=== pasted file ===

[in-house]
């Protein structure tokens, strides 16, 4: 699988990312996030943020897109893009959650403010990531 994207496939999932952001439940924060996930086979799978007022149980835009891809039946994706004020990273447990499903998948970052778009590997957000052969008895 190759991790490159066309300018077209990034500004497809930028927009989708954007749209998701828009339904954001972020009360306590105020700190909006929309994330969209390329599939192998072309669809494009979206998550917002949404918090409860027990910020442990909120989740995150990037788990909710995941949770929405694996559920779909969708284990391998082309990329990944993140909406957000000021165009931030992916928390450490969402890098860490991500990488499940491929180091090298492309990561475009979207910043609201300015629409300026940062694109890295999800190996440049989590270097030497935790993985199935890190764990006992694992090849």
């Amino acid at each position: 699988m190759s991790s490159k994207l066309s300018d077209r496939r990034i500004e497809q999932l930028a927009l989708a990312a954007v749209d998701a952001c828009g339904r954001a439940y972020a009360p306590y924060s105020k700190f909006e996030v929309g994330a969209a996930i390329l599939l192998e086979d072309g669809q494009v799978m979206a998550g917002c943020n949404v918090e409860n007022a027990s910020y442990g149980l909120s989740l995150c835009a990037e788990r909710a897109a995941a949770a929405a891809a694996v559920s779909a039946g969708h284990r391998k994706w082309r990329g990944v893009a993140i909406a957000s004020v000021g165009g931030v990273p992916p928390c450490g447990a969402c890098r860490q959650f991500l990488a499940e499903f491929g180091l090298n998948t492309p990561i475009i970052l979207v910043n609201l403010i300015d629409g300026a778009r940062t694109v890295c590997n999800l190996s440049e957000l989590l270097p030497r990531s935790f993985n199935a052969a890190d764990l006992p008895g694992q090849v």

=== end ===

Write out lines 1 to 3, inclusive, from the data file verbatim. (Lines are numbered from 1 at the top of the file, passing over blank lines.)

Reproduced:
[in-house]
């Protein structure tokens, strides 16, 4: 699988990312996030943020897109893009959650403010990531 994207496939999932952001439940924060996930086979799978007022149980835009891809039946994706004020990273447990499903998948970052778009590997957000052969008895 190759991790490159066309300018077209990034500004497809930028927009989708954007749209998701828009339904954001972020009360306590105020700190909006929309994330969209390329599939192998072309669809494009979206998550917002949404918090409860027990910020442990909120989740995150990037788990909710995941949770929405694996559920779909969708284990391998082309990329990944993140909406957000000021165009931030992916928390450490969402890098860490991500990488499940491929180091090298492309990561475009979207910043609201300015629409300026940062694109890295999800190996440049989590270097030497935790993985199935890190764990006992694992090849």
């Amino acid at each position: 699988m190759s991790s490159k994207l066309s300018d077209r496939r990034i500004e497809q999932l930028a927009l989708a990312a954007v749209d998701a952001c828009g339904r954001a439940y972020a009360p306590y924060s105020k700190f909006e996030v929309g994330a969209a996930i390329l599939l192998e086979d072309g669809q494009v799978m979206a998550g917002c943020n949404v918090e409860n007022a027990s910020y442990g149980l909120s989740l995150c835009a990037e788990r909710a897109a995941a949770a929405a891809a694996v559920s779909a039946g969708h284990r391998k994706w082309r990329g990944v893009a993140i909406a957000s004020v000021g165009g931030v990273p992916p928390c450490g447990a969402c890098r860490q959650f991500l990488a499940e499903f491929g180091l090298n998948t492309p990561i475009i970052l979207v910043n609201l403010i300015d629409g300026a778009r940062t694109v890295c590997n999800l190996s440049e957000l989590l270097p030497r990531s935790f993985n199935a052969a890190d764990l006992p008895g694992q090849v």